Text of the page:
If you want to know more about Mozy, check out Mozy's News section, which includes positive reviews by Consumer Reports, The Wall Street Journal, and Ars Technica (among others). Stay tuned for an article next week on full-system backup that works as a complement to Mozy. Also, if you want to scare the non-backer-uppers, share your tales of data loss in the comments.

nextArticle.image_alt|e
iStock
arrow
Live Smarter
This AI Tool Will Help You Write a Winning Resume
iStock
iStock

For job seekers, crafting that perfect resume can be an exercise in frustration. Should you try to be a little conversational? Is your list of past jobs too long? Are there keywords that employers embrace—or resist? Like most human-based tasks, it could probably benefit from a little AI consultation.

Fast Company reports that a new start-up called Leap is prepared to offer exactly that. The project—started by two former Google engineers—promises to provide both potential minions and their bosses better ways to communicate and match job needs to skills. Upload a resume and Leap will begin to make suggestions (via highlighted boxes) on where to snip text, where to emphasize specific skills, and roughly 100 other ways to create a resume that stands out from the pile.

If Leap stopped there, it would be a valuable addition to a professional's toolbox. But the company is taking it a step further, offering to distribute the resume to employers who are looking for the skills and traits specific to that individual. They'll even elaborate on why that person is a good fit for the position being solicited. If the company hires their endorsee, they'll take a recruiter's cut of their first year's wages. (It's free to job seekers.)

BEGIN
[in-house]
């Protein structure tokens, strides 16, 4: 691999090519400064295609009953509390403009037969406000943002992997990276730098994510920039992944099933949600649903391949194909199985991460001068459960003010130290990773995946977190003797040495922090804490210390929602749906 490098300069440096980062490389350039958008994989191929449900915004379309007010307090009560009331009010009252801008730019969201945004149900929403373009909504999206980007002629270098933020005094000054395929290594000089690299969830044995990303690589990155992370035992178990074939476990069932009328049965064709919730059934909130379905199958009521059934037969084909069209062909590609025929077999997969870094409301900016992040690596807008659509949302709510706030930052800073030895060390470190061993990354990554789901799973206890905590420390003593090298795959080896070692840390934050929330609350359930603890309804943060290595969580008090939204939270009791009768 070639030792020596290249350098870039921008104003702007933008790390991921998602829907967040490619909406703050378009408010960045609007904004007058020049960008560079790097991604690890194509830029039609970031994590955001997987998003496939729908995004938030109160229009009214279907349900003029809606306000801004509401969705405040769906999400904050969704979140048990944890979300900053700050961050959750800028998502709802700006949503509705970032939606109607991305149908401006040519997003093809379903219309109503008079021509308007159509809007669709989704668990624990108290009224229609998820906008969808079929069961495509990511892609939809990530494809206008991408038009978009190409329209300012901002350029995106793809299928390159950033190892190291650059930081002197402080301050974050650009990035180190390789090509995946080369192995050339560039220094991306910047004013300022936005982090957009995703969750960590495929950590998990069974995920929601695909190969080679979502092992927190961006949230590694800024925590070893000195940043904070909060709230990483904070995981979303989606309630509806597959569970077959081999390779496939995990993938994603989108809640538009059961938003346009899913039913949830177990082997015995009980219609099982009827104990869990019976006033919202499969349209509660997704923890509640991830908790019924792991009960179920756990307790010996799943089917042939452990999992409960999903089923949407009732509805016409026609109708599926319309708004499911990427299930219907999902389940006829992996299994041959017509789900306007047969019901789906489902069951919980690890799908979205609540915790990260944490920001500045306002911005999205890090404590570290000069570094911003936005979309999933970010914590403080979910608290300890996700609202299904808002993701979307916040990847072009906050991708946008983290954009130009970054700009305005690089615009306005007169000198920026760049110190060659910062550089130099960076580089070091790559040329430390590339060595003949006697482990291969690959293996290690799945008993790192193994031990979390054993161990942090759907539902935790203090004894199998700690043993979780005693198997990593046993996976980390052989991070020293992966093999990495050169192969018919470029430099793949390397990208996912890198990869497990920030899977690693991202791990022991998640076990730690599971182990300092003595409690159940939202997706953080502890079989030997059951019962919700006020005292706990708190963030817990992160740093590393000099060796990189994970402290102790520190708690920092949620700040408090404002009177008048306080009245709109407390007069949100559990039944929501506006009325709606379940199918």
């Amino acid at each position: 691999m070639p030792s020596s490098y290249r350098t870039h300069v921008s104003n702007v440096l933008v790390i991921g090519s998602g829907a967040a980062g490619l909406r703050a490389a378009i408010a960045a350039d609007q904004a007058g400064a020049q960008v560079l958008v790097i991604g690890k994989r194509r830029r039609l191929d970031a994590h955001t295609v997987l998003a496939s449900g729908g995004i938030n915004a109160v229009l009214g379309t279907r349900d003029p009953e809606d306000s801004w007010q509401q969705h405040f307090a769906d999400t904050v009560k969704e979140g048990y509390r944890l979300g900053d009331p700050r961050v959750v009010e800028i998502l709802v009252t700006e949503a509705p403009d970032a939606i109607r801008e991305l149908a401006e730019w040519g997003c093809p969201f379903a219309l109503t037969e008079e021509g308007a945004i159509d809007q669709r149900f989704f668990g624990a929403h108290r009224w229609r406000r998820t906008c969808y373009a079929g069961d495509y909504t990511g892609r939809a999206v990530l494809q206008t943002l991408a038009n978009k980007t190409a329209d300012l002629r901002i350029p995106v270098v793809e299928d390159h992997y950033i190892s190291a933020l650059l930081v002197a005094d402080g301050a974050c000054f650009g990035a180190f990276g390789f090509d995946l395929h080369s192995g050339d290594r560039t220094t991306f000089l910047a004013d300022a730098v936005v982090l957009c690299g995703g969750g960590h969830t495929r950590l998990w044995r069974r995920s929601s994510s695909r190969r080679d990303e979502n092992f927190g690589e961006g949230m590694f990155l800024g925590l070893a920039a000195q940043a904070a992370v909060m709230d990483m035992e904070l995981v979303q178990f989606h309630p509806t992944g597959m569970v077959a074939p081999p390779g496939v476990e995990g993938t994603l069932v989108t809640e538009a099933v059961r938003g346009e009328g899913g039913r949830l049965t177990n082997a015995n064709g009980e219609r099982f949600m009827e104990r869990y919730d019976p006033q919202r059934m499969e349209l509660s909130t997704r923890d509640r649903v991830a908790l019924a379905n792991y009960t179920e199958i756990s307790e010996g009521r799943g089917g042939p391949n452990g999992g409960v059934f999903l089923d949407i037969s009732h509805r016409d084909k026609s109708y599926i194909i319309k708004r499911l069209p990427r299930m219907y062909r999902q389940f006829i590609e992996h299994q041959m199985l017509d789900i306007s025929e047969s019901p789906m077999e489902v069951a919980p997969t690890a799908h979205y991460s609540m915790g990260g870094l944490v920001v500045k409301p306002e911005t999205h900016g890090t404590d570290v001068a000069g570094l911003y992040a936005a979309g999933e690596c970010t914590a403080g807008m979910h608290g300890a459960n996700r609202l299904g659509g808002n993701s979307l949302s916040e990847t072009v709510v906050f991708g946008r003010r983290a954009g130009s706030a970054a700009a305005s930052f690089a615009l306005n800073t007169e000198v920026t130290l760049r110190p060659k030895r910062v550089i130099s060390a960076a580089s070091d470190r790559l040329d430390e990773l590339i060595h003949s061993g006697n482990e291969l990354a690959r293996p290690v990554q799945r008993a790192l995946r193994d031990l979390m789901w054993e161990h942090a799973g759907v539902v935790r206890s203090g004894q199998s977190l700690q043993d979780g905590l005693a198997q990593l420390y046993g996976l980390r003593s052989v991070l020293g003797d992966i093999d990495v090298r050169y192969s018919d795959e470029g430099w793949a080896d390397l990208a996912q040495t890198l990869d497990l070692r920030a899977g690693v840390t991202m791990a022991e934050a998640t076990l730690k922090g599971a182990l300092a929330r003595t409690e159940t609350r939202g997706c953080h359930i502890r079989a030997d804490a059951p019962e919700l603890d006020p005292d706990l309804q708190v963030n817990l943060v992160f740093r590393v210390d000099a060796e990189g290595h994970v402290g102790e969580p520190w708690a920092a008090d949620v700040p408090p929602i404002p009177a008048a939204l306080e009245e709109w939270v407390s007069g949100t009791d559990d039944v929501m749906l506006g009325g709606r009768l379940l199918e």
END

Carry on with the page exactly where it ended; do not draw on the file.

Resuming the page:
Although the service is new, Leap says it's had a 70 percent success rate landing its users an interview. The rest is up to you.

[h/t Fast Company]

nextArticle.image_alt|e
NASA/JPL, YouTube
arrow
Space
Watch NASA Test Its New Supersonic Parachute at 1300 Miles Per Hour
NASA/JPL, YouTube
NASA/JPL, YouTube

NASA’s latest Mars rover is headed for the Red Planet in 2020, and the space agency is working hard to make sure its $2.1 billion project will land safely. When the Mars 2020 rover enters the Martian atmosphere, it’ll be assisted by a brand-new, advanced parachute system that’s a joy to watch in action, as a new video of its first test flight shows.

Spotted by Gizmodo, the video was taken in early October at NASA’s Wallops Flight Facility in Virginia. Narrated by the technical lead from the test flight, the Jet Propulsion Laboratory’s Ian Clark, the two-and-a-half-minute video shows the 30-mile-high launch of a rocket carrying the new, supersonic parachute.

The 100-pound, Kevlar-based parachute unfurls at almost 100 miles an hour, and when it is entirely deployed, it’s moving at almost 1300 miles an hour—1.8 times the speed of sound. To be able to slow the spacecraft down as it enters the Martian atmosphere, the parachute generates almost 35,000 pounds of drag force.

For those of us watching at home, the video is just eye candy. But NASA researchers use it to monitor how the fabric moves, how the parachute unfurls and inflates, and how uniform the motion is, checking to see that everything is in order. The test flight ends with the payload crashing into the ocean, but it won’t be the last time the parachute takes flight in the coming months. More test flights are scheduled to ensure that everything is ready for liftoff in 2020.

[h/t Gizmodo]

SECTIONS

arrow
LIVE SMARTER
More from mental floss studios